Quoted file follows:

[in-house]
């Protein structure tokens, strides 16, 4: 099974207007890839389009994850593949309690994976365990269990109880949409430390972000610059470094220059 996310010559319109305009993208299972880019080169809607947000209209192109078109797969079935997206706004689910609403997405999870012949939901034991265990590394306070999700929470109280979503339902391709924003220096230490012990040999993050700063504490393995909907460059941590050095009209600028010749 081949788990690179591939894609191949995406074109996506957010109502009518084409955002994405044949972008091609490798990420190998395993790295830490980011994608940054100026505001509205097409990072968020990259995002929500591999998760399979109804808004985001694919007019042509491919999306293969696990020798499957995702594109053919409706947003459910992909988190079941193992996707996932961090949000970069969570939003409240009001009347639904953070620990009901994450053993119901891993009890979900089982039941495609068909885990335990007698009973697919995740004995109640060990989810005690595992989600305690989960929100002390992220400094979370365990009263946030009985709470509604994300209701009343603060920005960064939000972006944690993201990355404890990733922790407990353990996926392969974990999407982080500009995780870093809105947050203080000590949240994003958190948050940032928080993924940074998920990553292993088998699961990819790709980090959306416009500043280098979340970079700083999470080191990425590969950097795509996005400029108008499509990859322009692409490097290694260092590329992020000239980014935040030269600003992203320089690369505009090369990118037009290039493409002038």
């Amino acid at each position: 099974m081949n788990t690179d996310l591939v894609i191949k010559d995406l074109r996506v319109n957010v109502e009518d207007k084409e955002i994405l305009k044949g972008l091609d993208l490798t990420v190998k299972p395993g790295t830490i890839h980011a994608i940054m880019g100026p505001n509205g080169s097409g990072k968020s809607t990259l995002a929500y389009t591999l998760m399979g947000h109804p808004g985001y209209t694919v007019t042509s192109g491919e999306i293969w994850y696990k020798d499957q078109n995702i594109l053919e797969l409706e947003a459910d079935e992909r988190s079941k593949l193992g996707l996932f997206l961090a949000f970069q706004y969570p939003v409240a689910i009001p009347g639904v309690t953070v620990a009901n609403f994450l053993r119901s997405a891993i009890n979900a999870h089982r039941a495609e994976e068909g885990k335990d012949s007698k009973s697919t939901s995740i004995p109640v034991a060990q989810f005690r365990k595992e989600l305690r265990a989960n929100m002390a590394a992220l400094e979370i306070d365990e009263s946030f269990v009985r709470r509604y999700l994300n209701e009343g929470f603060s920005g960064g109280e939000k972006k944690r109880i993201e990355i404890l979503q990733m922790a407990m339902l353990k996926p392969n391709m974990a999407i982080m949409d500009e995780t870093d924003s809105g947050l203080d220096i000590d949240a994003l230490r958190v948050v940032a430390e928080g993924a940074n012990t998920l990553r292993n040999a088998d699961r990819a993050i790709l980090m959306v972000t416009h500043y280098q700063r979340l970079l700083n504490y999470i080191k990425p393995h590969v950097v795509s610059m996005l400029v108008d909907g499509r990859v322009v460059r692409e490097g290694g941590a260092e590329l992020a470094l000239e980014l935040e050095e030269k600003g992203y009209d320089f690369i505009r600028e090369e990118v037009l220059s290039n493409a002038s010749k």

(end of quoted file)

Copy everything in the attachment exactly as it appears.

[in-house]
């Protein structure tokens, strides 16, 4: 099974207007890839389009994850593949309690994976365990269990109880949409430390972000610059470094220059 996310010559319109305009993208299972880019080169809607947000209209192109078109797969079935997206706004689910609403997405999870012949939901034991265990590394306070999700929470109280979503339902391709924003220096230490012990040999993050700063504490393995909907460059941590050095009209600028010749 081949788990690179591939894609191949995406074109996506957010109502009518084409955002994405044949972008091609490798990420190998395993790295830490980011994608940054100026505001509205097409990072968020990259995002929500591999998760399979109804808004985001694919007019042509491919999306293969696990020798499957995702594109053919409706947003459910992909988190079941193992996707996932961090949000970069969570939003409240009001009347639904953070620990009901994450053993119901891993009890979900089982039941495609068909885990335990007698009973697919995740004995109640060990989810005690595992989600305690989960929100002390992220400094979370365990009263946030009985709470509604994300209701009343603060920005960064939000972006944690993201990355404890990733922790407990353990996926392969974990999407982080500009995780870093809105947050203080000590949240994003958190948050940032928080993924940074998920990553292993088998699961990819790709980090959306416009500043280098979340970079700083999470080191990425590969950097795509996005400029108008499509990859322009692409490097290694260092590329992020000239980014935040030269600003992203320089690369505009090369990118037009290039493409002038």
């Amino acid at each position: 099974m081949n788990t690179d996310l591939v894609i191949k010559d995406l074109r996506v319109n957010v109502e009518d207007k084409e955002i994405l305009k044949g972008l091609d993208l490798t990420v190998k299972p395993g790295t830490i890839h980011a994608i940054m880019g100026p505001n509205g080169s097409g990072k968020s809607t990259l995002a929500y389009t591999l998760m399979g947000h109804p808004g985001y209209t694919v007019t042509s192109g491919e999306i293969w994850y696990k020798d499957q078109n995702i594109l053919e797969l409706e947003a459910d079935e992909r988190s079941k593949l193992g996707l996932f997206l961090a949000f970069q706004y969570p939003v409240a689910i009001p009347g639904v309690t953070v620990a009901n609403f994450l053993r119901s997405a891993i009890n979900a999870h089982r039941a495609e994976e068909g885990k335990d012949s007698k009973s697919t939901s995740i004995p109640v034991a060990q989810f005690r365990k595992e989600l305690r265990a989960n929100m002390a590394a992220l400094e979370i306070d365990e009263s946030f269990v009985r709470r509604y999700l994300n209701e009343g929470f603060s920005g960064g109280e939000k972006k944690r109880i993201e990355i404890l979503q990733m922790a407990m339902l353990k996926p392969n391709m974990a999407i982080m949409d500009e995780t870093d924003s809105g947050l203080d220096i000590d949240a994003l230490r958190v948050v940032a430390e928080g993924a940074n012990t998920l990553r292993n040999a088998d699961r990819a993050i790709l980090m959306v972000t416009h500043y280098q700063r979340l970079l700083n504490y999470i080191k990425p393995h590969v950097v795509s610059m996005l400029v108008d909907g499509r990859v322009v460059r692409e490097g290694g941590a260092e590329l992020a470094l000239e980014l935040e050095e030269k600003g992203y009209d320089f690369i505009r600028e090369e990118v037009l220059s290039n493409a002038s010749k």